The best way to navigate a new cryptocurrency ICO is to see whether or not it passes the Howey Test as stipulated by the Supreme Court in Securities and Exchange Commission v. W. J. Howey Co. 328 U.S. 293 (1946). A transaction will be considered an investment contract (and therefore subject to securities registration requirements) if it is (1) an investment of money in (2) a common enterprise with (3) an expectation of profits from the investment (4) due to the efforts of a promoter or a third party. Three relevant quotes from SEC v. Howey:
For purposes of the Securities Act, an investment contract (undefined by the Act) means a contract, transaction, or scheme whereby a person invests his money in a common enterprise and is led to expect profits solely from the efforts of the promoter or a third party…
This definition was uniformly applied by state courts to a variety of situations where individuals were led to invest money in a common enterprise with the expectation that they would earn a profit solely through the efforts of the promoter or of some one other than themselves.
The test is whether the scheme involves an investment of money in a common enterprise with profits to come solely from the efforts of others. If that test be satisfied, it is immaterial whether the enterprise is speculative or non-speculative or whether there is a sale of property with or without intrinsic value.
If a cryptocurrency is indeed classified as a security according to the Howey Test, then it can expect to garner attention from the SEC and it will be required to register as a security with the SEC in accordance with the Securities Act of 1933 and the Securities Exchange Act of 1934.
A press release from the SEC sheds some additional light on the issue. In the press release dated July 25, 2017, the SEC “found that tokens offered and sold by a ‘virtual’ organization known as ‘The DAO’ were securities and therefore subject to the federal securities laws”. This ruling shows that cryptocurrencies are not immune to investigation and review by the SEC. Furthermore, the SEC stated that “the federal securities laws apply to those who offer and sell securities in the United States, regardless whether the issuing entity is a traditional company or a decentralized autonomous organization, regardless whether those securities are purchased using U.S. dollars or virtual currencies, and regardless whether they are distributed in certificated form or through distributed ledger technology”.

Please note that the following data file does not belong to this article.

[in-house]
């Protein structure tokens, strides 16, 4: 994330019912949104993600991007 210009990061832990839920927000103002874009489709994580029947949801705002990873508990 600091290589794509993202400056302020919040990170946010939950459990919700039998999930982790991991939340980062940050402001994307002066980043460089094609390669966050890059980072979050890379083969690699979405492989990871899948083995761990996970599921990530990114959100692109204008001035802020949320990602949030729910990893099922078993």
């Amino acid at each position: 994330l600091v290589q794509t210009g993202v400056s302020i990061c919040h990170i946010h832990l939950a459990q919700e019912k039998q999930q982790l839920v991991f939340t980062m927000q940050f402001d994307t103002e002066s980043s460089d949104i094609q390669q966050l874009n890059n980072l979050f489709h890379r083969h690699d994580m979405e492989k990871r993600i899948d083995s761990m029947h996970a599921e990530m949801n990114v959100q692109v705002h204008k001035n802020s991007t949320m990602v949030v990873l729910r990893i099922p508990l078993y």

The SEC Report of Investigation provides an in-depth analysis of why DAO Tokens are securities. The Report states that under “Section 2(a)(1) of the Securities Act and Section 3(a)(10) of the Exchange Act, a security includes ‘an investment contract’”. The analysis used by the SEC is similar to the one used in the Howey Test in that the SEC defines an investment contract as “an investment of money in a common enterprise with a reasonable expectation of profits to be derived from the entrepreneurial or managerial efforts of others”. In the case of The DAO, an important caveat is that in “determining whether an investment contract exists, the investment of ‘money’ need not take the form of cash”. ETH was exchanged for DAO Tokens and “[s]uch investment is the type of contribution of value that can create an investment contract under Howey”. Secondly, it was determined that purchasers of DAO Tokens “were investing in a common enterprise and reasonably expected to earn profits through that enterprise”. The SEC stated that profits include “dividends, other periodic payments, or the increased value of the investment”. Lastly, the investor’s profits “were to be derived from the managerial efforts of others”. The SEC noted that the limited voting rights of DAO Token holders spoke to how DAO Token holders lacked “significant managerial efforts or control over the enterprise”. This analysis can be applied to any new token or coin and yields similar results. Regardless of whether cash or cryptocurrencies are exchanged for a new token or coin, it will be an investment of money according to the SEC. Additionally, the term “profits” is broadly interpreted and can simply mean an increase in value of the investment. If a new token or coin is indeed a security according to the Howey Test, then the safest course of action is to register it as a security with the SEC.